Fed’s favorite inflation gauge shows prices rose at 3.2% annual rate in November, less than expected

Fed’s favorite inflation gauge shows prices rose at 3.2% annual rate in November, less than expected

A gauge the Federal Reserve uses for inflation rose slightly in November and edged closer to the central bank’s goal.

The core personal consumption expenditures price index, which excludes volatile food and energy prices, increased 0.1% for the month, and was up 3.2% from a year ago, the Commerce Department reported Friday.

Economists surveyed by Dow Jones had been expecting respective rises of 0.1% and 3.3%.

On a six-month basis, core PCE increased 1.9%, indicating that if current trends continue the Fed essentially has reached its goal.

Adding in the further sharp slowdown in rent inflation still in the pipeline, it’s hard to see any credible reason why the annual inflation rate won’t also return to the 2% target over the coming months,” wrote Andrew Hunter, deputy chief U.S. economist at Capital Economics.

Markets reacted little to the report, with Wall Street set for a mixed open Friday in its last session before the Christmas holiday.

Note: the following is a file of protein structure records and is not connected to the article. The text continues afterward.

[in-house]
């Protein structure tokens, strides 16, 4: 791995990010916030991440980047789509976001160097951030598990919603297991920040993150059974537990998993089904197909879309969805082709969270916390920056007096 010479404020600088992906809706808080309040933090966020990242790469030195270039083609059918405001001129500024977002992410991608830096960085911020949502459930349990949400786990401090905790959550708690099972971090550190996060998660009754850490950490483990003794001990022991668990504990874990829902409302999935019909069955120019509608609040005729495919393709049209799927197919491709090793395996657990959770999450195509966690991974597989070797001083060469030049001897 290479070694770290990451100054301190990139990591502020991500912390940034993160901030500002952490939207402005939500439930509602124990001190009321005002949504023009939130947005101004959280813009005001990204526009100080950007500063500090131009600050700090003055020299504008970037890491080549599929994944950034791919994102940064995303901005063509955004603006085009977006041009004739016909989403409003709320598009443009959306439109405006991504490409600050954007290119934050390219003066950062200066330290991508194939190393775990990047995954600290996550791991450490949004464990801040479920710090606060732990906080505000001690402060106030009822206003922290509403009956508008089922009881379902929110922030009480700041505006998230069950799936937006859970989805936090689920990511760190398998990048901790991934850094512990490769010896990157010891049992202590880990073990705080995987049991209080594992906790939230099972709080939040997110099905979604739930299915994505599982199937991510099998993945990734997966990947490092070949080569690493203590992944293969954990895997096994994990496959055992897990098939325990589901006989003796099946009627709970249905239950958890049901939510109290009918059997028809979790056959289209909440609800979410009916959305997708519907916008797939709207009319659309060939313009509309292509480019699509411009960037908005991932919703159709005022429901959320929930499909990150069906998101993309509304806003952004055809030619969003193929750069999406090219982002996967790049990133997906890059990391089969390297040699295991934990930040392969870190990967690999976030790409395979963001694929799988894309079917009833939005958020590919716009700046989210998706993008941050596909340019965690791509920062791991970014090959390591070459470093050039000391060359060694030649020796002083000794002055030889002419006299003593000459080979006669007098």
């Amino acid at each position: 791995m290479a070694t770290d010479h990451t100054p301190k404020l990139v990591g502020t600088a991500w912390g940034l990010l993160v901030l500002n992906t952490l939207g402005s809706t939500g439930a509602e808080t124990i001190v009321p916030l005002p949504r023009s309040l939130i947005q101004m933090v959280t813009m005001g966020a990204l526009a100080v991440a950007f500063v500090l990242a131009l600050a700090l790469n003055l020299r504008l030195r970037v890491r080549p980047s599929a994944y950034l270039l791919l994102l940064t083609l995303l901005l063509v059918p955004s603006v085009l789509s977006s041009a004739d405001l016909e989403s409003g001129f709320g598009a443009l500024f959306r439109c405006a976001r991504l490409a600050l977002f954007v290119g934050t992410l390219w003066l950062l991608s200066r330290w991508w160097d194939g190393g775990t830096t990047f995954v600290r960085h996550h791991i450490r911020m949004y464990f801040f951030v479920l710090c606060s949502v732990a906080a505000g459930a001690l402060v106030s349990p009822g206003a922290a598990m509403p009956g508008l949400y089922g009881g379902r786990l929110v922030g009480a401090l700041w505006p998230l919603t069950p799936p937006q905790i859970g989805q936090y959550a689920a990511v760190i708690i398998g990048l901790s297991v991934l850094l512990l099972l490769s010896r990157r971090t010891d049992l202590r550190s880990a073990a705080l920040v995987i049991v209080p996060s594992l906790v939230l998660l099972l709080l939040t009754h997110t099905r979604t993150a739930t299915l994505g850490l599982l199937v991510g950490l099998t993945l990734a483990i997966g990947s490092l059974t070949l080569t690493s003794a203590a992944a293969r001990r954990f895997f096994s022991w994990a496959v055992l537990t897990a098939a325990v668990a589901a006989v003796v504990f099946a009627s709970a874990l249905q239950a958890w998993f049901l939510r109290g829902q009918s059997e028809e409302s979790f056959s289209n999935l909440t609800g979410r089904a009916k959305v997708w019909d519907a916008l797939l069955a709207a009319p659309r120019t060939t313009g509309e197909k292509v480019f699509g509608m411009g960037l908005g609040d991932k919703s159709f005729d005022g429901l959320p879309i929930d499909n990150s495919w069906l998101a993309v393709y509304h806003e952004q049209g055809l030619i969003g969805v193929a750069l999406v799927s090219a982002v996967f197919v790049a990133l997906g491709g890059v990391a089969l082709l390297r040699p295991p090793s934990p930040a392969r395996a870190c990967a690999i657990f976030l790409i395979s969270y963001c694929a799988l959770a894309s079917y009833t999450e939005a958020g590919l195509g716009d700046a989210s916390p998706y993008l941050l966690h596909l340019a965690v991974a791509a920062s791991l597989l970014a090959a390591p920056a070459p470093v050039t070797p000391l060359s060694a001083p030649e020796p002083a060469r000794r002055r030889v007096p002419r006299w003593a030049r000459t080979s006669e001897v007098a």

Elsewhere in the report, consumer expenditures in November climbed 0.3% while income rose 0.4%, numbers that were in line with expectations and indicative that spending was continuing apace despite ongoing inflation pressures.

Including food and energy costs, so-called headline PCE actually fell 0.1% on the month and was up just 2.6% from a year ago, after peaking above 7% in mid-2022. That was the first monthly decline since April 2020, according to Fed data.

The 12-month numbers are significant in that both show inflation making continued progress toward the Fed’s 2% target.

“The Federal Open Market Committee is not yet ready to declare victory on inflation, but the outlook is much better than it was just a few months ago,” wrote Gus Faucher, chief economist at PNC Financial Services. “The slowing in core inflation opens the door for fed funds rate cuts in 2024; the timing will depend on core PCE numbers over the next few months.”

The Fed prefers PCE as an inflation measure over the more widely followed CPI as the former focuses more on what consumers actually spend rather than the latter’s measure of what goods and services cost. Though policymakers watch both measures, they are more concerned with core prices as a longer-run inflation gauge.

November’s report reflected a shift in consumer appetite, as prices for services increased 0.2% while goods slumped 0.7%. A 2.7% slide in energy prices and a 0.1% decrease in food helped hold back inflation for the month.

Much of the market’s focus lately has been on the Fed’s inflation view and what that will mean for interest rates.

For each of its last three meetings, the Federal Open Market Committee has held the line, keeping its benchmark overnight borrowing rate targeted between 5.25%-5.5%. At its meeting last week, the committee indicated it is done raising rates and expects to implement cuts totaling 0.75 percentage point in 2024. Markets expect the first rate reduction to happen in March.

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